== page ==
Some of the first people who I really felt understood me were friends I met through the Internet. I was bullied incessantly growing up, but on social media there were opportunities for me to be myself in ways I couldn’t at school or at home. I came out as bisexual online far earlier than I did in my “actual” life, but the experience of being open about who I was online made the transition so much easier.
Once I left home to attend college, I started using social media as a way to stay in touch with friends all over the world. I have people I haven’t seen in years who I still feel close to, regardless of physical presence because I connect with them often online. Instead of having to keep a detailed list of contact information, my friends from Paris, Montana andAustralia are all easily available on Snapchat, Facebook and Instagram; I can see what they’re doing with their lives, even if they’re far away.
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Part of the reason I love social media so much is it allows me to quickly disperse information I think is important for people to know. I post petitions and articles about issues not popular in corporate media like the Mississippi Choctaw case in the Supreme Court. And it’s not just me— people all over the world are using social media to disseminate information. I firmly believe that social media has created a space for people to come together with shared experiences with hashtags such as #Blackoncampus. It’s so easy to incite empathy, to lift up voices that are underrepresented in the media because social media is controlled by the people and not institutions that benefit from the silencing of those voices.
I think the idea that young people only use social media as a way to stay self-involved completely overlooks the real tangible ways that it helps us connect to our friends and to the world. I post a lot on my Instagram account regarding my health problems and have found a very supportive community of people who understand what I’m going through. Having this community, even if it’s “just” online, makes day-to-day life much easier.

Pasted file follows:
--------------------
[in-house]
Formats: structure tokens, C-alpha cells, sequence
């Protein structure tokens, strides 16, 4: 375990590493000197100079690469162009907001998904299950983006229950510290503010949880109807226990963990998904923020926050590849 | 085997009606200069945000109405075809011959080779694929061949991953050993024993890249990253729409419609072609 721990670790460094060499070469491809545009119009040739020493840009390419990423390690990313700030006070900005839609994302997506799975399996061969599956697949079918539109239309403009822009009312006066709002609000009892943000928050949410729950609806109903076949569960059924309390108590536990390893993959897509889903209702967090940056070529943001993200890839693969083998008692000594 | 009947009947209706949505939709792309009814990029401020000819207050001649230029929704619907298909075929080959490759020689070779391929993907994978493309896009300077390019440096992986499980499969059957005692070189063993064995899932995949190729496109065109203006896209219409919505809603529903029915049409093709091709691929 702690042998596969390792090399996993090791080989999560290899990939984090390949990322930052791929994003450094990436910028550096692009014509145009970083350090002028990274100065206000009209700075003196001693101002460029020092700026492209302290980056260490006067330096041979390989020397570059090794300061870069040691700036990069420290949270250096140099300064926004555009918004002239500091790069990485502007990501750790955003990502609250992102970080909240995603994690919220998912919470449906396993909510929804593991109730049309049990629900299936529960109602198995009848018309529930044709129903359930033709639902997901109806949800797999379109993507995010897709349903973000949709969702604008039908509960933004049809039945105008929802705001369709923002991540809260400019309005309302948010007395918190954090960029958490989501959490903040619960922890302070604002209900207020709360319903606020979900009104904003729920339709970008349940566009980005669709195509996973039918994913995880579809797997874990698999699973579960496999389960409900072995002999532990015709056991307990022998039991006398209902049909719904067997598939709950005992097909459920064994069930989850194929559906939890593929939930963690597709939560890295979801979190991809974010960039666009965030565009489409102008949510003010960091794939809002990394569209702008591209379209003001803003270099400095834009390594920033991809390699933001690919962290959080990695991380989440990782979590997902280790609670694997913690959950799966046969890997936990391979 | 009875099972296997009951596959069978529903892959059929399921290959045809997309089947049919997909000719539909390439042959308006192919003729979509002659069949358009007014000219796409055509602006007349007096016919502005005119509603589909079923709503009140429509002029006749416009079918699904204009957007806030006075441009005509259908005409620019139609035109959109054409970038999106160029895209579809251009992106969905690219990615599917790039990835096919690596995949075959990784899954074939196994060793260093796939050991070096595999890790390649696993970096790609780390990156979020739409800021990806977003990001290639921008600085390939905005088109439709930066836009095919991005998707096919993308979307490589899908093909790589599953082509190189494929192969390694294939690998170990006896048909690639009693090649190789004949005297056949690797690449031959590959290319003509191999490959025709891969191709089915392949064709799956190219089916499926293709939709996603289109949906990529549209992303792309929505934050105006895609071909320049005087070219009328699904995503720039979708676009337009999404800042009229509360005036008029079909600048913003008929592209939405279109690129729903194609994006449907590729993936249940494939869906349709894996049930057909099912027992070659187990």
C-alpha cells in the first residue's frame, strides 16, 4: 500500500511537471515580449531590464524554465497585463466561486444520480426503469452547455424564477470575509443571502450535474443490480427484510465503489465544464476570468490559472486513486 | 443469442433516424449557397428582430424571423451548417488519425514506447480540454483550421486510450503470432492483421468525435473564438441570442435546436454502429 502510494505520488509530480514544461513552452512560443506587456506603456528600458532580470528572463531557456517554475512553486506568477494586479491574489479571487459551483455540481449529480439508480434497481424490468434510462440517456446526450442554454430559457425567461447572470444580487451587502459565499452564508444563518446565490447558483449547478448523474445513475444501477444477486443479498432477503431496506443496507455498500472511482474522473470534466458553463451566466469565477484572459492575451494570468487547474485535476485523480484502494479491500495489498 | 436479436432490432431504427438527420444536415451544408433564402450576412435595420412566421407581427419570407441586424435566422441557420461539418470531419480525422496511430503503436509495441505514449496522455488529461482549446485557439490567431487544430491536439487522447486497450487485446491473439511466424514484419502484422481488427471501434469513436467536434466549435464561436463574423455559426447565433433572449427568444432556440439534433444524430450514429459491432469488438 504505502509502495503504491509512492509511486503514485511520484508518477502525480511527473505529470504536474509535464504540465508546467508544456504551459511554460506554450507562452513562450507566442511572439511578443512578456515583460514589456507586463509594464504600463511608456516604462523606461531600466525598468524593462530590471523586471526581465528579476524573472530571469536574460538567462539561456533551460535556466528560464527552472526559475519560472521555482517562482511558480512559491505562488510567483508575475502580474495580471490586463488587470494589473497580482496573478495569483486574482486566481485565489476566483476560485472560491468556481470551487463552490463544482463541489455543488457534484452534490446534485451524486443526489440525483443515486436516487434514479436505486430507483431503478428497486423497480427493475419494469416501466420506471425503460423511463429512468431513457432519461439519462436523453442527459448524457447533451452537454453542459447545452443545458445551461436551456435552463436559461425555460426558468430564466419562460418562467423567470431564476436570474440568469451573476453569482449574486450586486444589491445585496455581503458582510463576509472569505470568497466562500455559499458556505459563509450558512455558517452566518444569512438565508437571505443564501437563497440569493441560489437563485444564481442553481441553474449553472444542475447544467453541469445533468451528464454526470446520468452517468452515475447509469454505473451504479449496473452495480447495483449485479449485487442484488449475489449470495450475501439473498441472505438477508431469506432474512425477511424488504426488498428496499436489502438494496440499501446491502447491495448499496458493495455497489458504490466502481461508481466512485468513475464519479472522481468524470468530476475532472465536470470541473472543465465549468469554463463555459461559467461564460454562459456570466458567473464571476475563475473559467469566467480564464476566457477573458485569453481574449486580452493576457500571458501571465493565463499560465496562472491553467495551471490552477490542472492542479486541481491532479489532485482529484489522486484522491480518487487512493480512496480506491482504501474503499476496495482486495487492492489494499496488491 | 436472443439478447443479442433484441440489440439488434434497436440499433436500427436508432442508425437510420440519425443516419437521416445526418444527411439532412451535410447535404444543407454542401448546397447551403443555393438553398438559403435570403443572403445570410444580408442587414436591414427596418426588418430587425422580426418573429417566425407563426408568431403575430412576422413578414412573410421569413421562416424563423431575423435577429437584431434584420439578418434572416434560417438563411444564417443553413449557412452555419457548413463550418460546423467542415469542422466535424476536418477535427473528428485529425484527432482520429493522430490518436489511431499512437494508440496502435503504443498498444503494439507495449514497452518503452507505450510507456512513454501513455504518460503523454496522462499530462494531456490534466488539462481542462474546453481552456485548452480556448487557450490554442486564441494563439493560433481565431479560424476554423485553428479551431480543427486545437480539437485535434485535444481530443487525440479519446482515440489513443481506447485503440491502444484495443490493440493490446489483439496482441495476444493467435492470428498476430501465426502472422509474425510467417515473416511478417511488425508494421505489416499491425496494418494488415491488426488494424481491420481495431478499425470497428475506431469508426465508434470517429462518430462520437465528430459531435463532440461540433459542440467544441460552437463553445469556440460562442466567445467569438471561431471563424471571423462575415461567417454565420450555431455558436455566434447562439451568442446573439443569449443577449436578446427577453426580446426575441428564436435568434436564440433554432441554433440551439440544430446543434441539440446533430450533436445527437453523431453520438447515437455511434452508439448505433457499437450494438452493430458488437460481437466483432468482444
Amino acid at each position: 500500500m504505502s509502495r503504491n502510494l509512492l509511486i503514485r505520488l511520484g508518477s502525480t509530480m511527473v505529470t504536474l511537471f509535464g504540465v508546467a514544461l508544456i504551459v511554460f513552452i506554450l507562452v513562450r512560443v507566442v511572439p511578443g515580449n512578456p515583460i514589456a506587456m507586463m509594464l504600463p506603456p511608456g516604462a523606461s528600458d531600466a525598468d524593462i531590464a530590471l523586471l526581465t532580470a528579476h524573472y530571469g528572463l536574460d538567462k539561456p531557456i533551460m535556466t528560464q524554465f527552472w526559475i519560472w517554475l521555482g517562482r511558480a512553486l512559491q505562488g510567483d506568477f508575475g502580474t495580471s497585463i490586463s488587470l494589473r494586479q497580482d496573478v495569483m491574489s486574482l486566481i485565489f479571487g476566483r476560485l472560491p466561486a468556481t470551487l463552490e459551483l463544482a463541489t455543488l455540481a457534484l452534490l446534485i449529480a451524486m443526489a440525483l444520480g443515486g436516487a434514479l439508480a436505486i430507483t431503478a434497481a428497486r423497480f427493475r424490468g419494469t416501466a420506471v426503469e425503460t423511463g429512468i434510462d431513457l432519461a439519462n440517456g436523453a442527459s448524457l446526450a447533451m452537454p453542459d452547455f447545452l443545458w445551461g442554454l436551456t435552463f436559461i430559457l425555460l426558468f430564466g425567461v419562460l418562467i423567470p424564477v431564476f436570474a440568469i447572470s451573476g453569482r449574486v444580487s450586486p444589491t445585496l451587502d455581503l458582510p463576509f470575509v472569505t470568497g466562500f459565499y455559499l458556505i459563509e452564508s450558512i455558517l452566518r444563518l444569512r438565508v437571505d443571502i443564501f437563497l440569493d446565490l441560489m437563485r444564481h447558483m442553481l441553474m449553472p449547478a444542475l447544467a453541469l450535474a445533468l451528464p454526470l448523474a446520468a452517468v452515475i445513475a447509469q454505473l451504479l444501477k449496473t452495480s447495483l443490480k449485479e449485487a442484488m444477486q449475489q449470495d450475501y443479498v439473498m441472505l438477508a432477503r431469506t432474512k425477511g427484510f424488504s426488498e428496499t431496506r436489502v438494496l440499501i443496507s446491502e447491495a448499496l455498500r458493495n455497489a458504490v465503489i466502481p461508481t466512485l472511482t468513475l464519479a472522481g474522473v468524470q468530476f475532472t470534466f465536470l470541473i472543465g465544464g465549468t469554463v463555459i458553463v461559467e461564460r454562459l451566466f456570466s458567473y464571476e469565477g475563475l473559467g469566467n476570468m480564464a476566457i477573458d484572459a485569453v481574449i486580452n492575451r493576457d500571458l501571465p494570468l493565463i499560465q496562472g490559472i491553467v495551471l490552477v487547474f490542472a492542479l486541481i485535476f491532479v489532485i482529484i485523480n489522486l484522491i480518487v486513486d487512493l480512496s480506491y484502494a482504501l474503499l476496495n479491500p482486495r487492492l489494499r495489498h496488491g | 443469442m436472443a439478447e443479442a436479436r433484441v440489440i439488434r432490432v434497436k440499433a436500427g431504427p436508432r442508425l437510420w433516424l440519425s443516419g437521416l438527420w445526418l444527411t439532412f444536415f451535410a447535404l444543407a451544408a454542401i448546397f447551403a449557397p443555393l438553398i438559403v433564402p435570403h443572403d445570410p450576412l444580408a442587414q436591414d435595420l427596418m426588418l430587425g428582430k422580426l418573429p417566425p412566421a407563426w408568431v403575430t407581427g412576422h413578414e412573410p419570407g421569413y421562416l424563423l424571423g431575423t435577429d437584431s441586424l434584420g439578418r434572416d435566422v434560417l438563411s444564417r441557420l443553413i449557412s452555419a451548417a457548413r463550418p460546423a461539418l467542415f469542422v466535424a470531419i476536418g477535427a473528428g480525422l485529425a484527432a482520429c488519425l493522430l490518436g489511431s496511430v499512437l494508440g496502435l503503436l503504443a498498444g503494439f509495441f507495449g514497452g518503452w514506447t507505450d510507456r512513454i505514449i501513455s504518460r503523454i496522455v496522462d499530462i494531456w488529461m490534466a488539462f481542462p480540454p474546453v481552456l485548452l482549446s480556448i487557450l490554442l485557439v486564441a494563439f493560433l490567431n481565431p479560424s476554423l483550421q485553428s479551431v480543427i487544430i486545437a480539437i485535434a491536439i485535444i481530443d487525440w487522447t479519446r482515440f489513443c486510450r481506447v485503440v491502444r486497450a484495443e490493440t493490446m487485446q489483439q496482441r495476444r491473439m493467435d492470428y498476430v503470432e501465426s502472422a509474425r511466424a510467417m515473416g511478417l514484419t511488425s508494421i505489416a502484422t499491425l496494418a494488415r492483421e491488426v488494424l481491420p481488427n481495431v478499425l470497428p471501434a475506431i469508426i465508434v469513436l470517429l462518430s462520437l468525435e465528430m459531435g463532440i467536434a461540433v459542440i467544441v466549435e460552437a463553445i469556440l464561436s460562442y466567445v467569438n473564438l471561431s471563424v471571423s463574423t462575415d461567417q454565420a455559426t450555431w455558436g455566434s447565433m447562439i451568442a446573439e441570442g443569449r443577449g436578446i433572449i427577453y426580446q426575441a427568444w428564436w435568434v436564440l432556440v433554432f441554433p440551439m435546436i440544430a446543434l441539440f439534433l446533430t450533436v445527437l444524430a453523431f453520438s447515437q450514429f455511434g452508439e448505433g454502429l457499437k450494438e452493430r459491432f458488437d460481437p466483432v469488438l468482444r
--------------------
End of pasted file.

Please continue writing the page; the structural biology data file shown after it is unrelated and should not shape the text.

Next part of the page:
That being said, not every experience I’ve had on social media is positive. Being a young female writer, and being open about my life on social media, puts me at increased risk for harassment. I’ve had multiple fake accounts on Facebook target me and my friends, sharing images I’ve posted with alternate captions and mean-spirited comments. I regularly get incredibly inappropriate messages, ones I try my best to ignore.
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However, even with all that, the positive far outweighs the negative. The relationships I’ve built, the confidence I’ve gained, and the marketing skills I’ve cultivated, all of these things far surpass any hope I had for what social media could do. Something I once thought was banal and shallow has become an invigorating and powerful part of my life, keeping me informed and positive. Who knows what the next five years will hold in technological changes, but I can’t imagine I’ll stop using social media anytime soon.
Going forward, I know I’ll continue using social media regularly. Instagram is my online journal, where I try to practice radical authenticity by posting even when I’m not having beautiful, adventurous days. I run a few organization’s Facebook pages, and I post poems and articles I’ve published and little notes to my friends. I have to have a Twitter for work, but it’s mostly retweets and the occasional unanswered question, Snapchat I hardly check, and Pinterest is for looking at clothes and apartment accessories I can’t afford right now. I’m sure in a few months there will be a new one that I need to get used to, but until then, that’s all I regularly use.
Commentary by Haylee Millikan, a senior studying creative writing and philosophy at the University of Washington in Seattle. She has been the head of the opinion section at The Daily for almost a year, and also runs the Women’s Action Commission of the ASUW. She was a finalist for the Seattle Youth Poet Laureate last year, and is above all else a poet, artist, and activist. Follow her on Twitter @hayleemaid.